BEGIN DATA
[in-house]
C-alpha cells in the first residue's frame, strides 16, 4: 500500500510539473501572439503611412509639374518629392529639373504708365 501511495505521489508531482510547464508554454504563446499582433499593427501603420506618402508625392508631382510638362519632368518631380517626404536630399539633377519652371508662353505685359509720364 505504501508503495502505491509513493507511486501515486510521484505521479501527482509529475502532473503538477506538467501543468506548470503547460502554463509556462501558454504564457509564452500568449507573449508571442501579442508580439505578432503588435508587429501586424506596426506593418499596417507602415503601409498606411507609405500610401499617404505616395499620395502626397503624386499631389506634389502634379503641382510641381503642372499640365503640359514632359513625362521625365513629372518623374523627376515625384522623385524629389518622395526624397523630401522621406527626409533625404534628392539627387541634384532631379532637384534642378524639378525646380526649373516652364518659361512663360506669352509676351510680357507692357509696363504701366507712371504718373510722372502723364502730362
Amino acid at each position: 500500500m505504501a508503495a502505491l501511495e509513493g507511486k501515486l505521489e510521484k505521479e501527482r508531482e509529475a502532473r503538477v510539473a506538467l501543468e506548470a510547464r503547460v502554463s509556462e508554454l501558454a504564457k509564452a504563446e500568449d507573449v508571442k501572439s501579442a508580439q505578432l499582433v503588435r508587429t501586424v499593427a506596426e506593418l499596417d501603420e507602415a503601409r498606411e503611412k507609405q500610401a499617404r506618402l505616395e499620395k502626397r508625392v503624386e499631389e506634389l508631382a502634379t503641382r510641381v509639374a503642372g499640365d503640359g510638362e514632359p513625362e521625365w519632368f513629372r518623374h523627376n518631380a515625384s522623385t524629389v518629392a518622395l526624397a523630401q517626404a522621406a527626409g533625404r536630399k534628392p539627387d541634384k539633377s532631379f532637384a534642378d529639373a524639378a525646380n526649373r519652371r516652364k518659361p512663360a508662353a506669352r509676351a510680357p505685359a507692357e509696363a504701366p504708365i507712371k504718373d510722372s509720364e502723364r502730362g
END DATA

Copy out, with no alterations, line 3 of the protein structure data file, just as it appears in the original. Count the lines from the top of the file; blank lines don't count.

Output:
Amino acid at each position: 500500500m505504501a508503495a502505491l501511495e509513493g507511486k501515486l505521489e510521484k505521479e501527482r508531482e509529475a502532473r503538477v510539473a506538467l501543468e506548470a510547464r503547460v502554463s509556462e508554454l501558454a504564457k509564452a504563446e500568449d507573449v508571442k501572439s501579442a508580439q505578432l499582433v503588435r508587429t501586424v499593427a506596426e506593418l499596417d501603420e507602415a503601409r498606411e503611412k507609405q500610401a499617404r506618402l505616395e499620395k502626397r508625392v503624386e499631389e506634389l508631382a502634379t503641382r510641381v509639374a503642372g499640365d503640359g510638362e514632359p513625362e521625365w519632368f513629372r518623374h523627376n518631380a515625384s522623385t524629389v518629392a518622395l526624397a523630401q517626404a522621406a527626409g533625404r536630399k534628392p539627387d541634384k539633377s532631379f532637384a534642378d529639373a524639378a525646380n526649373r519652371r516652364k518659361p512663360a508662353a506669352r509676351a510680357p505685359a507692357e509696363a504701366p504708365i507712371k504718373d510722372s509720364e502723364r502730362g